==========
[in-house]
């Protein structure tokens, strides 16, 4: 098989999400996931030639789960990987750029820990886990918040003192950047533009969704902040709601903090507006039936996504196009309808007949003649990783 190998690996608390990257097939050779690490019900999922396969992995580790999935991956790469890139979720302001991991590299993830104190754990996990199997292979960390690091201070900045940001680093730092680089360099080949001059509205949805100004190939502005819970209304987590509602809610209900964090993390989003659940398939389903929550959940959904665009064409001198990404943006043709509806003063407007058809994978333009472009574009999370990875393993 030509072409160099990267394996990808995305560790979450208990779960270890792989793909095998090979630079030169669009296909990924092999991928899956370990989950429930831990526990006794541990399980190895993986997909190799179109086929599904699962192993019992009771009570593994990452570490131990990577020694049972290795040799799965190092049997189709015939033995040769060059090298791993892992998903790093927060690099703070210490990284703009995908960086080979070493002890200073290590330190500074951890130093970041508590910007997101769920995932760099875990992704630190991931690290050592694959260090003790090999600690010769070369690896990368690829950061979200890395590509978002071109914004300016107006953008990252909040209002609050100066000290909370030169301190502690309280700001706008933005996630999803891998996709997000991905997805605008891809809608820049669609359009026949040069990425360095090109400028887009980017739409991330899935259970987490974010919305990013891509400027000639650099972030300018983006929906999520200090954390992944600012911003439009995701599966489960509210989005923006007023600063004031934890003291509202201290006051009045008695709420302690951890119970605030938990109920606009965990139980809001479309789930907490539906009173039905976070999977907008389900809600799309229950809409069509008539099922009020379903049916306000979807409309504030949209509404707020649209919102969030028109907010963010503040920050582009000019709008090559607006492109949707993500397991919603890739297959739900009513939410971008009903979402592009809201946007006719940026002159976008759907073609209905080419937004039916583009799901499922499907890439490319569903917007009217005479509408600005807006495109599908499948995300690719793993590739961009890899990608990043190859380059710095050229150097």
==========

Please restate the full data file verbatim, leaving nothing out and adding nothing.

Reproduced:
[in-house]
């Protein structure tokens, strides 16, 4: 098989999400996931030639789960990987750029820990886990918040003192950047533009969704902040709601903090507006039936996504196009309808007949003649990783 190998690996608390990257097939050779690490019900999922396969992995580790999935991956790469890139979720302001991991590299993830104190754990996990199997292979960390690091201070900045940001680093730092680089360099080949001059509205949805100004190939502005819970209304987590509602809610209900964090993390989003659940398939389903929550959940959904665009064409001198990404943006043709509806003063407007058809994978333009472009574009999370990875393993 030509072409160099990267394996990808995305560790979450208990779960270890792989793909095998090979630079030169669009296909990924092999991928899956370990989950429930831990526990006794541990399980190895993986997909190799179109086929599904699962192993019992009771009570593994990452570490131990990577020694049972290795040799799965190092049997189709015939033995040769060059090298791993892992998903790093927060690099703070210490990284703009995908960086080979070493002890200073290590330190500074951890130093970041508590910007997101769920995932760099875990992704630190991931690290050592694959260090003790090999600690010769070369690896990368690829950061979200890395590509978002071109914004300016107006953008990252909040209002609050100066000290909370030169301190502690309280700001706008933005996630999803891998996709997000991905997805605008891809809608820049669609359009026949040069990425360095090109400028887009980017739409991330899935259970987490974010919305990013891509400027000639650099972030300018983006929906999520200090954390992944600012911003439009995701599966489960509210989005923006007023600063004031934890003291509202201290006051009045008695709420302690951890119970605030938990109920606009965990139980809001479309789930907490539906009173039905976070999977907008389900809600799309229950809409069509008539099922009020379903049916306000979807409309504030949209509404707020649209919102969030028109907010963010503040920050582009000019709008090559607006492109949707993500397991919603890739297959739900009513939410971008009903979402592009809201946007006719940026002159976008759907073609209905080419937004039916583009799901499922499907890439490319569903917007009217005479509408600005807006495109599908499948995300690719793993590739961009890899990608990043190859380059710095050229150097």